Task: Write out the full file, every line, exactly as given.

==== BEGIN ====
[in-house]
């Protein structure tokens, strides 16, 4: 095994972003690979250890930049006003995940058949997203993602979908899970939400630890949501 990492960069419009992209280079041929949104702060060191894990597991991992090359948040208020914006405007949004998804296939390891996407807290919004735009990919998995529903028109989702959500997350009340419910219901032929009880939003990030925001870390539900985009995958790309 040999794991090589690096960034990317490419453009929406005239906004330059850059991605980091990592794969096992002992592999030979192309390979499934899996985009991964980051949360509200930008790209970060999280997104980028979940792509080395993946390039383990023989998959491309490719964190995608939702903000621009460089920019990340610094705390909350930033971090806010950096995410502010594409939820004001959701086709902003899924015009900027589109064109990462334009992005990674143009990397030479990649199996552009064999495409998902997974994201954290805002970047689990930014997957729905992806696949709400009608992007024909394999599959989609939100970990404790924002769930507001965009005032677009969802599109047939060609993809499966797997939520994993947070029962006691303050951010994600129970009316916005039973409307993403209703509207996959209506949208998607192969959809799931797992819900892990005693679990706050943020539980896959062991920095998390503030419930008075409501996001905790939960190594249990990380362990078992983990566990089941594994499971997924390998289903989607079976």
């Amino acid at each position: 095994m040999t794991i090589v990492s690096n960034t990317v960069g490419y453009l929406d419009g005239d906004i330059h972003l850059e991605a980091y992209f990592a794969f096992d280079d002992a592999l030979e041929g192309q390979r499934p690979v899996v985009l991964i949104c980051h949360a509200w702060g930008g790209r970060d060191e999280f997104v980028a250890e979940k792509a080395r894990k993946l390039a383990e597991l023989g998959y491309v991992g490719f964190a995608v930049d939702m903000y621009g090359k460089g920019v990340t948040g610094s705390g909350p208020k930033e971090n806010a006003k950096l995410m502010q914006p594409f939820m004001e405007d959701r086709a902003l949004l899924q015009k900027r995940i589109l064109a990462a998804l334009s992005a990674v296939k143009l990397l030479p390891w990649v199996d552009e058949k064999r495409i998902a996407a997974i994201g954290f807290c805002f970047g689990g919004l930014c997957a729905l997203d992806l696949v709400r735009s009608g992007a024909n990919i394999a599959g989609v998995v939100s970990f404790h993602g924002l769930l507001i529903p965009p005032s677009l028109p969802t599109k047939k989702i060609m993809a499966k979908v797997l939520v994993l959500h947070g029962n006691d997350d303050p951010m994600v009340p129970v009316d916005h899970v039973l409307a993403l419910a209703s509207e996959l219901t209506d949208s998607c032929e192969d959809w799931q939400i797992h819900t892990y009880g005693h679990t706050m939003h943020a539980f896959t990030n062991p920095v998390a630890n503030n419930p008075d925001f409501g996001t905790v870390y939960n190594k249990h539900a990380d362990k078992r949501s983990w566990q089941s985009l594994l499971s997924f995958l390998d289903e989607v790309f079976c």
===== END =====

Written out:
[in-house]
């Protein structure tokens, strides 16, 4: 095994972003690979250890930049006003995940058949997203993602979908899970939400630890949501 990492960069419009992209280079041929949104702060060191894990597991991992090359948040208020914006405007949004998804296939390891996407807290919004735009990919998995529903028109989702959500997350009340419910219901032929009880939003990030925001870390539900985009995958790309 040999794991090589690096960034990317490419453009929406005239906004330059850059991605980091990592794969096992002992592999030979192309390979499934899996985009991964980051949360509200930008790209970060999280997104980028979940792509080395993946390039383990023989998959491309490719964190995608939702903000621009460089920019990340610094705390909350930033971090806010950096995410502010594409939820004001959701086709902003899924015009900027589109064109990462334009992005990674143009990397030479990649199996552009064999495409998902997974994201954290805002970047689990930014997957729905992806696949709400009608992007024909394999599959989609939100970990404790924002769930507001965009005032677009969802599109047939060609993809499966797997939520994993947070029962006691303050951010994600129970009316916005039973409307993403209703509207996959209506949208998607192969959809799931797992819900892990005693679990706050943020539980896959062991920095998390503030419930008075409501996001905790939960190594249990990380362990078992983990566990089941594994499971997924390998289903989607079976």
């Amino acid at each position: 095994m040999t794991i090589v990492s690096n960034t990317v960069g490419y453009l929406d419009g005239d906004i330059h972003l850059e991605a980091y992209f990592a794969f096992d280079d002992a592999l030979e041929g192309q390979r499934p690979v899996v985009l991964i949104c980051h949360a509200w702060g930008g790209r970060d060191e999280f997104v980028a250890e979940k792509a080395r894990k993946l390039a383990e597991l023989g998959y491309v991992g490719f964190a995608v930049d939702m903000y621009g090359k460089g920019v990340t948040g610094s705390g909350p208020k930033e971090n806010a006003k950096l995410m502010q914006p594409f939820m004001e405007d959701r086709a902003l949004l899924q015009k900027r995940i589109l064109a990462a998804l334009s992005a990674v296939k143009l990397l030479p390891w990649v199996d552009e058949k064999r495409i998902a996407a997974i994201g954290f807290c805002f970047g689990g919004l930014c997957a729905l997203d992806l696949v709400r735009s009608g992007a024909n990919i394999a599959g989609v998995v939100s970990f404790h993602g924002l769930l507001i529903p965009p005032s677009l028109p969802t599109k047939k989702i060609m993809a499966k979908v797997l939520v994993l959500h947070g029962n006691d997350d303050p951010m994600v009340p129970v009316d916005h899970v039973l409307a993403l419910a209703s509207e996959l219901t209506d949208s998607c032929e192969d959809w799931q939400i797992h819900t892990y009880g005693h679990t706050m939003h943020a539980f896959t990030n062991p920095v998390a630890n503030n419930p008075d925001f409501g996001t905790v870390y939960n190594k249990h539900a990380d362990k078992r949501s983990w566990q089941s985009l594994l499971s997924f995958l390998d289903e989607v790309f079976c």